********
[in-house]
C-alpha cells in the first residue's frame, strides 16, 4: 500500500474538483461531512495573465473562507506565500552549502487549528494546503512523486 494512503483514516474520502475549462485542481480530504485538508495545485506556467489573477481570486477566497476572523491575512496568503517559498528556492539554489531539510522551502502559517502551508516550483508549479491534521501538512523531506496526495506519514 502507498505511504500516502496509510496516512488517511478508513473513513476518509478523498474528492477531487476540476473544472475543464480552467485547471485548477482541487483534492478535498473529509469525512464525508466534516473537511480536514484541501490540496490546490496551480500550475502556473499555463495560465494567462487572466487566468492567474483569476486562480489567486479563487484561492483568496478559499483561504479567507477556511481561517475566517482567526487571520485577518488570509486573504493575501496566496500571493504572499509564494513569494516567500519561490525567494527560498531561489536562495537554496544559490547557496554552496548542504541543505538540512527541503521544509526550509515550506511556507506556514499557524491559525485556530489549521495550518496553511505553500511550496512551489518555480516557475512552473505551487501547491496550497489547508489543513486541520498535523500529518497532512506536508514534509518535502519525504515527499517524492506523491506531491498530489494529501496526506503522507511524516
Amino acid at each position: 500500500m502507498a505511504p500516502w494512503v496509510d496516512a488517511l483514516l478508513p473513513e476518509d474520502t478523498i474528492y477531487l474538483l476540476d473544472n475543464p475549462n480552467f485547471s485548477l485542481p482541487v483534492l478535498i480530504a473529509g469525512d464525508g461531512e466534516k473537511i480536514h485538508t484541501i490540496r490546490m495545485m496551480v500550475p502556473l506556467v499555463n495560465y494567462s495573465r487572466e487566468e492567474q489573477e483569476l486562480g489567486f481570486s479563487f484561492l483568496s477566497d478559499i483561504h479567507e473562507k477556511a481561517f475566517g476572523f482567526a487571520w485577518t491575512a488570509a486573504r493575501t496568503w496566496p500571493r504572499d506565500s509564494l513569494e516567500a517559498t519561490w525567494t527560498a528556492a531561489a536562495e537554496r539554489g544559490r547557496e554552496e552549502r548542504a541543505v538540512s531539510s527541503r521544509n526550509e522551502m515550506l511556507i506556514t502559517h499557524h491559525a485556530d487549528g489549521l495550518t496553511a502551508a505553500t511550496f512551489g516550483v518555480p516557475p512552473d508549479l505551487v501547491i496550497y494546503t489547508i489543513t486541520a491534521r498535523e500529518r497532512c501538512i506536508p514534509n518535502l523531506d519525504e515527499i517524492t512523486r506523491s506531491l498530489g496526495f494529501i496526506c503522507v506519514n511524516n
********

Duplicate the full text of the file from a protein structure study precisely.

[in-house]
C-alpha cells in the first residue's frame, strides 16, 4: 500500500474538483461531512495573465473562507506565500552549502487549528494546503512523486 494512503483514516474520502475549462485542481480530504485538508495545485506556467489573477481570486477566497476572523491575512496568503517559498528556492539554489531539510522551502502559517502551508516550483508549479491534521501538512523531506496526495506519514 502507498505511504500516502496509510496516512488517511478508513473513513476518509478523498474528492477531487476540476473544472475543464480552467485547471485548477482541487483534492478535498473529509469525512464525508466534516473537511480536514484541501490540496490546490496551480500550475502556473499555463495560465494567462487572466487566468492567474483569476486562480489567486479563487484561492483568496478559499483561504479567507477556511481561517475566517482567526487571520485577518488570509486573504493575501496566496500571493504572499509564494513569494516567500519561490525567494527560498531561489536562495537554496544559490547557496554552496548542504541543505538540512527541503521544509526550509515550506511556507506556514499557524491559525485556530489549521495550518496553511505553500511550496512551489518555480516557475512552473505551487501547491496550497489547508489543513486541520498535523500529518497532512506536508514534509518535502519525504515527499517524492506523491506531491498530489494529501496526506503522507511524516
Amino acid at each position: 500500500m502507498a505511504p500516502w494512503v496509510d496516512a488517511l483514516l478508513p473513513e476518509d474520502t478523498i474528492y477531487l474538483l476540476d473544472n475543464p475549462n480552467f485547471s485548477l485542481p482541487v483534492l478535498i480530504a473529509g469525512d464525508g461531512e466534516k473537511i480536514h485538508t484541501i490540496r490546490m495545485m496551480v500550475p502556473l506556467v499555463n495560465y494567462s495573465r487572466e487566468e492567474q489573477e483569476l486562480g489567486f481570486s479563487f484561492l483568496s477566497d478559499i483561504h479567507e473562507k477556511a481561517f475566517g476572523f482567526a487571520w485577518t491575512a488570509a486573504r493575501t496568503w496566496p500571493r504572499d506565500s509564494l513569494e516567500a517559498t519561490w525567494t527560498a528556492a531561489a536562495e537554496r539554489g544559490r547557496e554552496e552549502r548542504a541543505v538540512s531539510s527541503r521544509n526550509e522551502m515550506l511556507i506556514t502559517h499557524h491559525a485556530d487549528g489549521l495550518t496553511a502551508a505553500t511550496f512551489g516550483v518555480p516557475p512552473d508549479l505551487v501547491i496550497y494546503t489547508i489543513t486541520a491534521r498535523e500529518r497532512c501538512i506536508p514534509n518535502l523531506d519525504e515527499i517524492t512523486r506523491s506531491l498530489g496526495f494529501i496526506c503522507v506519514n511524516n